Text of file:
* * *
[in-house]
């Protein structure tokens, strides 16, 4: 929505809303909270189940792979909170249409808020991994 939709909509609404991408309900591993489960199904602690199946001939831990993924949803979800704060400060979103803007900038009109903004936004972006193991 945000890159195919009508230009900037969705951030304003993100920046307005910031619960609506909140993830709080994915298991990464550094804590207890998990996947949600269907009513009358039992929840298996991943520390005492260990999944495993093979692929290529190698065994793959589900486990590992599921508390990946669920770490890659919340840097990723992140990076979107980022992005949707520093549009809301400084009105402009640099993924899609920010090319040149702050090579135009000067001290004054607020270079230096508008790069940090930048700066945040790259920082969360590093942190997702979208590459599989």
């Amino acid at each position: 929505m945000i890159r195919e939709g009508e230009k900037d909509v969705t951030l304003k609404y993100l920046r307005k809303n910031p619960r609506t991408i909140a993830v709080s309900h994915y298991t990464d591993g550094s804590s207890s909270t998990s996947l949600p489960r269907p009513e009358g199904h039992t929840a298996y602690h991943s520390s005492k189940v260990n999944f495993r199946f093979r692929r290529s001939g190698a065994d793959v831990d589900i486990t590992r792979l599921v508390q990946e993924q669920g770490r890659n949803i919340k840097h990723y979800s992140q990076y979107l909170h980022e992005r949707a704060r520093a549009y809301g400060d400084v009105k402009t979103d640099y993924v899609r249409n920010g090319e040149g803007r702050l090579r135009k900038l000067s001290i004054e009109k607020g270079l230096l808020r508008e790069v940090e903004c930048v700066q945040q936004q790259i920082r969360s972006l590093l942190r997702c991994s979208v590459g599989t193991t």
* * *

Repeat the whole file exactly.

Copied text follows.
[in-house]
């Protein structure tokens, strides 16, 4: 929505809303909270189940792979909170249409808020991994 939709909509609404991408309900591993489960199904602690199946001939831990993924949803979800704060400060979103803007900038009109903004936004972006193991 945000890159195919009508230009900037969705951030304003993100920046307005910031619960609506909140993830709080994915298991990464550094804590207890998990996947949600269907009513009358039992929840298996991943520390005492260990999944495993093979692929290529190698065994793959589900486990590992599921508390990946669920770490890659919340840097990723992140990076979107980022992005949707520093549009809301400084009105402009640099993924899609920010090319040149702050090579135009000067001290004054607020270079230096508008790069940090930048700066945040790259920082969360590093942190997702979208590459599989």
């Amino acid at each position: 929505m945000i890159r195919e939709g009508e230009k900037d909509v969705t951030l304003k609404y993100l920046r307005k809303n910031p619960r609506t991408i909140a993830v709080s309900h994915y298991t990464d591993g550094s804590s207890s909270t998990s996947l949600p489960r269907p009513e009358g199904h039992t929840a298996y602690h991943s520390s005492k189940v260990n999944f495993r199946f093979r692929r290529s001939g190698a065994d793959v831990d589900i486990t590992r792979l599921v508390q990946e993924q669920g770490r890659n949803i919340k840097h990723y979800s992140q990076y979107l909170h980022e992005r949707a704060r520093a549009y809301g400060d400084v009105k402009t979103d640099y993924v899609r249409n920010g090319e040149g803007r702050l090579r135009k900038l000067s001290i004054e009109k607020g270079l230096l808020r508008e790069v940090e903004c930048v700066q945040q936004q790259i920082r969360s972006l590093l942190r997702c991994s979208v590459g599989t193991t």